Farmers in New Zealand's pillar dairy industry were warned Wednesday of tough times ahead after cooperative giant Fonterra announced a lower-than-expected dividend for shareholders.
In its half-year results, Fonterra announced an interim dividend of 10 NZ cents (8 U.S. cents) a share and an estimated full-year dividend of 20 to 30 NZ cents (15 to 23 U.S. cents).
Along with a forecast price of 4.70 NZ dollars (3.59 U.S. dollars) per kilogram of milk solids, farmers could expect a forecast cash payout of 4.90 to 5 NZ dollars (3.74 to 3.82 U.S. dollars) per kilogram.
Fonterra Co-operative Group Chairman John Wilson admitted the payout was below farmers' expectations at a time when dairy prices were already low, but he blamed market oversupply and volatility for a "subdued" performance.
Fonterra's net profit was down 16 percent to 183 million NZ dollars (139.79 million U.S. dollars), Wilson said in a statement.
"Volatility continues to influence international dairy commodity prices and given this, we recommend caution with regards to on-farm budgets," said Wilson.
The Federated Farmers industry group warned the 5-percent drop in the dividend was "going to hurt" its members.
"Part of the story we've heard today is that there has been an oversupply in the market place. The feeling from Fonterra is that the market signals should correct this at some stage," Federated Farmers Dairy Chair Andrew Hoggard said in a statement.
"However, part of the challenge in this space is that a lot of dairy farmers around the world are insulated against the market signals through trade barriers and market protections."
Industry body DairyNZ said it calculated the average farmer would need 5.40 NZ dollars per kilogram of milk solids to break even, and warned the situation was unlikely to improve soon as this season's production would be close to last season's record.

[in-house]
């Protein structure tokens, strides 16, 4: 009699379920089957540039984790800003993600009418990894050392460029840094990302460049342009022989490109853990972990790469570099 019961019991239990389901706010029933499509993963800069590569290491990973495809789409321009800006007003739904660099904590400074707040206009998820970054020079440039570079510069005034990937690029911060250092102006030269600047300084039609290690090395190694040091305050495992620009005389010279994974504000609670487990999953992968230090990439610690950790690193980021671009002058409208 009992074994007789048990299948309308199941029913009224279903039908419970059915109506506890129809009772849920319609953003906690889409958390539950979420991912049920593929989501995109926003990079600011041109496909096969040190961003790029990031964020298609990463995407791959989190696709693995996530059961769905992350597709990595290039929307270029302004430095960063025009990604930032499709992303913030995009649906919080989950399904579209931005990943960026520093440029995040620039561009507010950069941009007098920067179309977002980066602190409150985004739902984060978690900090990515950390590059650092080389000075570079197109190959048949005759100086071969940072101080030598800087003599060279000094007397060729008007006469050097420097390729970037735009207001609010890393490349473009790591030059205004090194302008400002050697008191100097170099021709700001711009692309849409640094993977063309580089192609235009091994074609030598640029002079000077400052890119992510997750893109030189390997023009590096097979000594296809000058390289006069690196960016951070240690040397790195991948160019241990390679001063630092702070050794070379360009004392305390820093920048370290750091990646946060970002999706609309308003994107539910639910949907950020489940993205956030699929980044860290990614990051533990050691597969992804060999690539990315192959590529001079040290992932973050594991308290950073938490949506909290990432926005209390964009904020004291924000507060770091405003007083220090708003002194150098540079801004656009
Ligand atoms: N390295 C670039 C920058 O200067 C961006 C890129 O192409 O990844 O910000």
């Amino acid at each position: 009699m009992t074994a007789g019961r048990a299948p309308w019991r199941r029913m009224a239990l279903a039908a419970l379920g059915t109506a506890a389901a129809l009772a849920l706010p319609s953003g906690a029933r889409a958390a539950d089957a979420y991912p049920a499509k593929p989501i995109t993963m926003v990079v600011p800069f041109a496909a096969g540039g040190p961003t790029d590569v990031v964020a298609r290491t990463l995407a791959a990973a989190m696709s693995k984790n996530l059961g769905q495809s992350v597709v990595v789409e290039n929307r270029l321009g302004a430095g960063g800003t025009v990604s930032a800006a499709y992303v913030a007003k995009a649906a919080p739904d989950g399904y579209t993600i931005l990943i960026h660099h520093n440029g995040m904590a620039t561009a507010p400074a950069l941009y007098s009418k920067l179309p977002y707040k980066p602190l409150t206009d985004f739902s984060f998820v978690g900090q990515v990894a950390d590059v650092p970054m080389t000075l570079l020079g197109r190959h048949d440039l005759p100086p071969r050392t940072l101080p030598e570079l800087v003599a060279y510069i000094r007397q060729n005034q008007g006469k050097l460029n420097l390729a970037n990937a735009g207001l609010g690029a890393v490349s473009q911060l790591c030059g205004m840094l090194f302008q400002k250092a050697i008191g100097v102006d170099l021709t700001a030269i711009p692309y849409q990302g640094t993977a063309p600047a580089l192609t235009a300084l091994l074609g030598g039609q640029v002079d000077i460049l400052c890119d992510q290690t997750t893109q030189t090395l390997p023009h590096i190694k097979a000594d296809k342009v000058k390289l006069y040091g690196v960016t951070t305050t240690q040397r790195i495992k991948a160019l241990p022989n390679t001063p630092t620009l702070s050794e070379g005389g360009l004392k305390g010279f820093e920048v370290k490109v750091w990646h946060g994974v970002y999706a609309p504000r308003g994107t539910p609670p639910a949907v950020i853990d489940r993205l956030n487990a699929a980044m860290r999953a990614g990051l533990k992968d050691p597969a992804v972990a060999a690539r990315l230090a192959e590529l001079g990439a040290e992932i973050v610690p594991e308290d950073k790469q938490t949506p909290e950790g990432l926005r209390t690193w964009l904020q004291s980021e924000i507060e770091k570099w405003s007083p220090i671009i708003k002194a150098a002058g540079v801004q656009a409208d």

"What we are concerned about is that the low milk price this season coupled with a low retrospective payment this winter -- about a third of what was received last year -- will see many farmers dip into the red this spring. For many, they may not pop back up into the black for some time," DairyNZ Chief Executive Tim Mackle said in a statement.
The government's Statistics New Zealand agency announced Wednesday New Zealand had a small trade surplus of 50 million NZ dollars (38.16 million U.S. dollars) last month, down from a surplus of 797 million NZ dollars (608.35 million U.S. dollars) in February 2014, due to a plunge in dairy export prices and quantities.
Export values of milk powder, butter, and cheese -- New Zealand 's largest export commodity group -- fell by 41 percent year on year in February to 913 million NZ dollars (697.85 million U.S. dollars), while the quantity was down 10 percent.
More than three-quarters of the drop in value was due to falling exports to China, it said.